One of Ireland’s most common natural native resources, wood has traditionally been used to make household objects. It has also been credited with mythological and mystic properties.
The native woods of Ireland were considered sacred by the ancient Druids, and each tree was treasured for it natural and supernatural properties. The first written language in Ireland called Ogham was carved into wood, each letter representing a tree.
Wood adorns the Irish landscape. Our bogs give up the secrets of their past, the remnants of ancient settlements, bowls, knives forks, brooches, pins and celtic knot jewelry all made out of wood.
The tradition of carving wood goes back to Celtic times. A restless warrior whittles a sapling as he waits for battle. A Druid offers a little wooden necklace as a lucky charm. Celtic Monks illuminate the pages of the great works of Ireland, the Books of Kells and Durrow. Intricate patterns representing animals and trees.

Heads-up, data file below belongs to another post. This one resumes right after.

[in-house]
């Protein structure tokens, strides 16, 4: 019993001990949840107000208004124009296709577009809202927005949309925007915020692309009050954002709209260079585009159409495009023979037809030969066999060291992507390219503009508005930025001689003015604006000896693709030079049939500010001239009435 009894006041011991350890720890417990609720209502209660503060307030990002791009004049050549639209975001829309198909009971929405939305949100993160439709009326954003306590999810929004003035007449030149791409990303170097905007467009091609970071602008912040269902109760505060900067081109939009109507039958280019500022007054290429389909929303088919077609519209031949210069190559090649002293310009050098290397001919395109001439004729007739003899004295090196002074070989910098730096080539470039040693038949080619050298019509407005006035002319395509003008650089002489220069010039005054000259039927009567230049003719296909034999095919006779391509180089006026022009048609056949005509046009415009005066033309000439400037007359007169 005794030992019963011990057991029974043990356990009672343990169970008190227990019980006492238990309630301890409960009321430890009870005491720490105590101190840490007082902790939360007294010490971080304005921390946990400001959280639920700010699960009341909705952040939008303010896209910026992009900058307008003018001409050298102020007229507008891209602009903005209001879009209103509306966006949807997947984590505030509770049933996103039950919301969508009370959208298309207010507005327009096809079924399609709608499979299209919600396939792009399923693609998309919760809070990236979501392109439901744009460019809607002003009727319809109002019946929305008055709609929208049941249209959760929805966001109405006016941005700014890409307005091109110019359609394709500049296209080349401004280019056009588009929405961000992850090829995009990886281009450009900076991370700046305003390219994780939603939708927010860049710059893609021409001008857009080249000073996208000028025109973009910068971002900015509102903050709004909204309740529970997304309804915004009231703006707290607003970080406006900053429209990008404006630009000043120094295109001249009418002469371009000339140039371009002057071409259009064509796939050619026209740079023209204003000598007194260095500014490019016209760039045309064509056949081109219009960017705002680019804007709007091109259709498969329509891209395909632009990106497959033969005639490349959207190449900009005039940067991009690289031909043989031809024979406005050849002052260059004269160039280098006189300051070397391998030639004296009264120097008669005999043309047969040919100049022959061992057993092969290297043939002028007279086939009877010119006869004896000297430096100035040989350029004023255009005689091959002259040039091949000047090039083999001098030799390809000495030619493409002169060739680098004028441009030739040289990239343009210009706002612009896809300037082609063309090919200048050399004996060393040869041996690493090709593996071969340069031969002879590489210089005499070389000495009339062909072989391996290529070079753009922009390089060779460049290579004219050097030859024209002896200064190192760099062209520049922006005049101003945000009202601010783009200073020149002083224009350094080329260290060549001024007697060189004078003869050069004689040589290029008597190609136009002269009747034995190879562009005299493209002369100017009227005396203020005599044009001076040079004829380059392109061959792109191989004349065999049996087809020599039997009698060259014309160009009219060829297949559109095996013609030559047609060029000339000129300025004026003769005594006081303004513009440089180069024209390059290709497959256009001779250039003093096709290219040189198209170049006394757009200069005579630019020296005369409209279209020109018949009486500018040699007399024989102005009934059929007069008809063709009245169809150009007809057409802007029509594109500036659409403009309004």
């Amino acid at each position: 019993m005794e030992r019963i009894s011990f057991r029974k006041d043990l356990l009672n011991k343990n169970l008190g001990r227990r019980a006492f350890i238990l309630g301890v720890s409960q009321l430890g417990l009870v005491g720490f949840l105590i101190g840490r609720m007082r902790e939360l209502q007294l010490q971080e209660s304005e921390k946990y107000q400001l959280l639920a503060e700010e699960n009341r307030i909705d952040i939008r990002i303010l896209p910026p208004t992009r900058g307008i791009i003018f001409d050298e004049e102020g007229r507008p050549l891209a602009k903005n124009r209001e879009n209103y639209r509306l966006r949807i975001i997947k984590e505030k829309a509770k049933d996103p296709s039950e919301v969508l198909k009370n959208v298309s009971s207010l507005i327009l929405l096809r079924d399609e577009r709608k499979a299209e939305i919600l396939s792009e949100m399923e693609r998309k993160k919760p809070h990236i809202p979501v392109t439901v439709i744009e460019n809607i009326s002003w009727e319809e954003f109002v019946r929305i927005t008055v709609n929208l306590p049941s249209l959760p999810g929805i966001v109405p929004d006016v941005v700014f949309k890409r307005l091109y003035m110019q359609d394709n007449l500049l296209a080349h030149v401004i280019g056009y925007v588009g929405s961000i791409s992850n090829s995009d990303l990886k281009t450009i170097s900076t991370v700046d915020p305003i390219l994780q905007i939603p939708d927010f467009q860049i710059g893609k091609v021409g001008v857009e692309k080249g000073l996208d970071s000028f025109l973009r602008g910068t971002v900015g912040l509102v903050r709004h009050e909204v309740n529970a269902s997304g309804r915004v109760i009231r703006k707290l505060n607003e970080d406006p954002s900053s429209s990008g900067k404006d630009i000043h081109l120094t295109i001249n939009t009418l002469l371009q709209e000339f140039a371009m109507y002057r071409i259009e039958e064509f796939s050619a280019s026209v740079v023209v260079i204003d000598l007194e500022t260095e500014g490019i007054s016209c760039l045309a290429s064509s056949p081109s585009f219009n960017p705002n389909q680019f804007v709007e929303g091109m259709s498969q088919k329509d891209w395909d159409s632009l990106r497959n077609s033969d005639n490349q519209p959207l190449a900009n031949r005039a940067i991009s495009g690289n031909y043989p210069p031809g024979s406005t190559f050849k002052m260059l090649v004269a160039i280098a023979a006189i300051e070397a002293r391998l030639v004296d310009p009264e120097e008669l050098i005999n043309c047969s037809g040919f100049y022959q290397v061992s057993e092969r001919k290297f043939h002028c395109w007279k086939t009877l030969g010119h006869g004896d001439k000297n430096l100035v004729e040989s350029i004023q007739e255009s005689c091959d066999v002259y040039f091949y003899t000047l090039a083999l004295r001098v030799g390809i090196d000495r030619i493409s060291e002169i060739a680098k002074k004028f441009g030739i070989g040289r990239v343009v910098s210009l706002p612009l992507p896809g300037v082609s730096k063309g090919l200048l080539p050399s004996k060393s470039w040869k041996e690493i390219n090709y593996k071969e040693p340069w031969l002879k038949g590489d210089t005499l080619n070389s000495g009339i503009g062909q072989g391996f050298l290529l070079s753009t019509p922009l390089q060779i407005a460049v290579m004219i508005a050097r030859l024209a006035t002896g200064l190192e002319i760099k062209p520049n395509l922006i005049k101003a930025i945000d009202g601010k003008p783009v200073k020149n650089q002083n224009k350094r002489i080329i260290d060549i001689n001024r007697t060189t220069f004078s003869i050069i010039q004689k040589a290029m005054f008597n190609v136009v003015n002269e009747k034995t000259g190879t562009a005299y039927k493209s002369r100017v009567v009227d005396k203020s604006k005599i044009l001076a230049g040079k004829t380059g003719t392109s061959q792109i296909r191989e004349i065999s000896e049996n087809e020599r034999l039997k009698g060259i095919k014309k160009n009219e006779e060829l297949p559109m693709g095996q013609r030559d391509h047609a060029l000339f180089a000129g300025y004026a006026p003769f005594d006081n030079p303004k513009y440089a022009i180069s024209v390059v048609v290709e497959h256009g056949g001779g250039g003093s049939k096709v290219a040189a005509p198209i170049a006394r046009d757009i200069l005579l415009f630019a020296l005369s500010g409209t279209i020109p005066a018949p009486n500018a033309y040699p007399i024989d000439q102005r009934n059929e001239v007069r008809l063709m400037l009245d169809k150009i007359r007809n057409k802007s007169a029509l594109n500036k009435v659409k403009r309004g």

In Penal Times, crosses and rosaries made from wood, simple religious artifacts beautifully and simply carved and carried. Of the 16,000 townlands in Ireland, 13,000 are named after trees. The most famous is Derry – Doire Colmcille – the Oak Grove of St Colmcille.
These influences interweave to inspire and infuse Monson Jewelry.